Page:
Here’s a thing I made. The story and the pictures aren’t entirely related. I did this set and then decided I’d write something, too. Hope ya like it.
They met in the springtime – or what passes for springtime in northern Skyrim – entirely by accident. A Dark Elf who couldn’t be still and who spent far too much gold on clothes, and a shorter-than-average High Elf who knew just what he needed to know to make some coin, including how to make himself and others laugh. They met when the Dark Elf followed a trail of footprints up a snowy, rocky hill at the foot of a mountain, only to discover an ancient mausoleum set into the mountainside. He heard sounds of a scuffle, and between the portico pillars he saw the familiar blue shimmer of a conjured sword. Before he could reach the scene to see who was fighting what, he heard the clacking of bone falling onto stone.
“Hello!” the High Elf chirped, dispelling his swords with a flourish of his hands. “Come to reap the rewards only the desecration of ancient tombs can sow?”
The Dark Elf cocked his head. Why, sure, he was always up for a bit of adventure, and if he could make a tidy profit that was all the better. But this other mer was oddly fascinating, much more so than the gated room that undoubtedly led to treasure.
“Isn’t that why you’re here?” he asked.
“It was only skeletons, this time. Nothing good’s ever shown up when it’s only skeletons.”
“What about that gate?”
“I’m not much for lockpicking, if I’m honest. Takes far too long and requires far too much concentration. I could be using that time and concentration for something much more worthwhile.”
“…Like contemplating the nature of…” the High Elf stammered. “Never mind. I’m Rumarin. Sellsword and spellsword, at your service.”
The Dark Elf laughed. Rumarin was treading a line past which he could easily turn obnoxious, but it didn’t seem that he’d ever cross it; that was quite an assumption from someone who wasn’t terribly tolerant of chipper attitudes. “I’m Adriel,” he said. “I’m, um. I’m just a mage. Conjuration, like yourself. An adventurer, if you want to wax romantic.”
“Who doesn’t? Although it is a bit much to call me a conjuration mage. I learned the sword and the bow, and that’s about it.”
“Why is that?”
“Isn’t it obvious?” Rumarin grinned. “I don’t know about you, but it’s much easier to conjure things than it is to lug three weapons around with you all the time. Also, if I ever have to run, I never have to worry about dropping my weapons!”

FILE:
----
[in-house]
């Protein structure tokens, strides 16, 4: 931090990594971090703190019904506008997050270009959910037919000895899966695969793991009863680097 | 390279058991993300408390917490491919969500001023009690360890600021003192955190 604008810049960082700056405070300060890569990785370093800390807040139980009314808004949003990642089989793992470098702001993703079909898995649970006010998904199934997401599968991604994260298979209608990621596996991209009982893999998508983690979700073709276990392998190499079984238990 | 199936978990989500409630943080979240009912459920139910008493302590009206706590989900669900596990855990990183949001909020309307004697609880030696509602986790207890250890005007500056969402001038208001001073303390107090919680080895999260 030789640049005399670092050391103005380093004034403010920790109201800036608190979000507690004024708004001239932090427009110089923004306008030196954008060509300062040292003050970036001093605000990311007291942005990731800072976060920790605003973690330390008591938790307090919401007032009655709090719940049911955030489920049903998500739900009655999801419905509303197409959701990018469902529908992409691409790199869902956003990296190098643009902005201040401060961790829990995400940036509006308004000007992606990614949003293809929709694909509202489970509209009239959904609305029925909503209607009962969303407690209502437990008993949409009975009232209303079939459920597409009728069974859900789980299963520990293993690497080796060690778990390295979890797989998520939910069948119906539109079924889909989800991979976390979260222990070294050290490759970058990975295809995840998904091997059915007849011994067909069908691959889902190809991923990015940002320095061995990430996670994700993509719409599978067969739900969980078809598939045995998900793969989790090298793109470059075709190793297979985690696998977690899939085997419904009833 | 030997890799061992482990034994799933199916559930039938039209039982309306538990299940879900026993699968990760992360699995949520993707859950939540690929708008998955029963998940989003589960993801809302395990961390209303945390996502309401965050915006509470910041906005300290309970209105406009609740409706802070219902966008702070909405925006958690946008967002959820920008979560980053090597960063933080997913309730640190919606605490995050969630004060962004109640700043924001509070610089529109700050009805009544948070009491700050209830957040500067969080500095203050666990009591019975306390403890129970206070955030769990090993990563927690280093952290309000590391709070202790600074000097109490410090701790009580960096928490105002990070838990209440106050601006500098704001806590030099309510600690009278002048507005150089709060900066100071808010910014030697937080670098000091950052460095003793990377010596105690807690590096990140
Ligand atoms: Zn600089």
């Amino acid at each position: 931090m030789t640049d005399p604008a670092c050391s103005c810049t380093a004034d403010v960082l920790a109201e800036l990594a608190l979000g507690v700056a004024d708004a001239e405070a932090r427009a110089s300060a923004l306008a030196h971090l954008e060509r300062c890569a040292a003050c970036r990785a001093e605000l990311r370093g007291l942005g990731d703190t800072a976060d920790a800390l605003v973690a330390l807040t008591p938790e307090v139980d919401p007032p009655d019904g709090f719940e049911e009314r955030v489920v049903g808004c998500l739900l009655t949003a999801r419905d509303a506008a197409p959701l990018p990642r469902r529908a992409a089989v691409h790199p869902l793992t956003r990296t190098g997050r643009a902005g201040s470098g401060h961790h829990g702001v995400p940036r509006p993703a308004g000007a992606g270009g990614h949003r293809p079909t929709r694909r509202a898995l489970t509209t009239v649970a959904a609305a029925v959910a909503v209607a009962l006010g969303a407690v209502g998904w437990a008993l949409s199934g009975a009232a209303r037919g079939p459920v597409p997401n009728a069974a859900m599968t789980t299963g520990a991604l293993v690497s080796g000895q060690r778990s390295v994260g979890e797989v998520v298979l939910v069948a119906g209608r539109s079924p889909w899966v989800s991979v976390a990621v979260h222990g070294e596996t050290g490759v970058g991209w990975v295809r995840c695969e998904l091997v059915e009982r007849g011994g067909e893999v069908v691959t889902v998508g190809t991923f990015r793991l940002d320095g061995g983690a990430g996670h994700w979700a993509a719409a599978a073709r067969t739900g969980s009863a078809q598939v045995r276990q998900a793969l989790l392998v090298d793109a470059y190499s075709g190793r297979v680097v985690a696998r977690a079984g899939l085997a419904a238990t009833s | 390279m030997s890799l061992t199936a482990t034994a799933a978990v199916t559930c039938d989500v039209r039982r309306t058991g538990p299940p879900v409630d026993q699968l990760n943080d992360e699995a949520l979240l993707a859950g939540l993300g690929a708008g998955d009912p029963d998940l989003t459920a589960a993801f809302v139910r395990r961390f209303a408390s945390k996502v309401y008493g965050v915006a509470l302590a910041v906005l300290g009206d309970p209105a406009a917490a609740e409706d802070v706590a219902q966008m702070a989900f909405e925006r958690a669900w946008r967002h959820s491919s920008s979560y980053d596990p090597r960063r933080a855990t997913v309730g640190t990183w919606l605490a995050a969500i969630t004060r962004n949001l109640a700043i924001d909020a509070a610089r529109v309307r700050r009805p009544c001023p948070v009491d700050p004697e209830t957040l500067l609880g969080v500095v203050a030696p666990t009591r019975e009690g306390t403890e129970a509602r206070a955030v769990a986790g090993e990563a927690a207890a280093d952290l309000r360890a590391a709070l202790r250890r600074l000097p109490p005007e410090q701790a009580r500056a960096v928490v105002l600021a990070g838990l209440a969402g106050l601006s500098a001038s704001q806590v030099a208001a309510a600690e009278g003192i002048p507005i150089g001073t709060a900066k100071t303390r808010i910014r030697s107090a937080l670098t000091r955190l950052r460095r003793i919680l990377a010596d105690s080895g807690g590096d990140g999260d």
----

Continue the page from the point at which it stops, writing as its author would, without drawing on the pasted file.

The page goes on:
“I guess not,” Adriel chuckled.
“Pardon me for noticing, but you seem to have, um, tails. And horns.”
“Oh, these? Yes, don’t go trying to squiggle out of contracts with Hircine or your first born might wind up with parts of game animals stuck to him.”
“That is unfortunate,” Rumarin said.
“I can think of worse things. Not many people can curl up in bed and have an extra, built-in layer of fur to cover them in the winter.”
“I hadn’t thought of it that way. I think I might like you, Adriel. Feel free to tell me to bugger off, but I’m dying to make one more observation.”
“Okay,” Adriel laughed.
“The more I look at you, the more I seem to think your coat might be a bit…over-tailored.”
“Well it looks like a lady’s coat.”
Adriel laughed uncomfortably. For some reason it was much easier around everyday people and what nobodies he could wile into bed, but this was a terribly handsome Altmer with an unusual bearing. “I like women’s clothes,” he admitted. “I just think they’re pretty.”
“Interesting. The only crossdressers that I’ve ever seen were performers making exaggerated portrayals of actual women. You actually pull it off.”
“Why thank you,” he said. “You should see when I dress up properly.”
“I won’t lie, I’m pretty curious, but if I might, I daresay you pull off being a man just as well.”
“So…” Adriel said hopefully while simultaneously preparing for a punch to the jaw. He didn’t think he’d get one, but it wouldn’t have been the first time he’d misread someone’s intentions, “You like men?”
“Men, women,” Rumarin sang. “Does it matter? I like your face, that’s all I know.”
“I like yours, too,” Adriel smiled. “Are you, er, on any sort of schedule?”
“Is that an invitation I hear?”
“Do you want it to be?”
“I’ve never had a traveling companion before. Wait. That was awfully presumptuous, wasn’t it?”
“Maybe a little,” Adriel said. “I don’t mind. I wander pretty aimlessly. How about we find our way to Whiterun, and if we’re tired of each other by then, we’ll part ways and never think of this again.”
“I like that idea. It’s slightly warmer there, anyway.”
So they traveled all the way to Whiterun City, and by the time they fell heavily into a pair of chairs in the inn, they’d been laughing for so long, they wondered if they might never stop. It was to be the first of many journeys to come, each one bringing them closer. Between Rumarin’s swords- and marksmanship and Adriel’s fire magicka and summoned creatures, they made a formidable team, and any spoils or payments for services rendered were split evenly down the middle.
One day Rumarin said, in his jocular way, “You know something? I don’t think I’d ever like to work alone again.”
“I don’t really feel the need to hang about with anyone else,” Adriel said. “I mean, I’ve slept with you more than once, and that’s saying something.”
“So, is this love, do you think?”
“It’s something. Whatever it is, it involves you and me, and I think that’s all I really need.”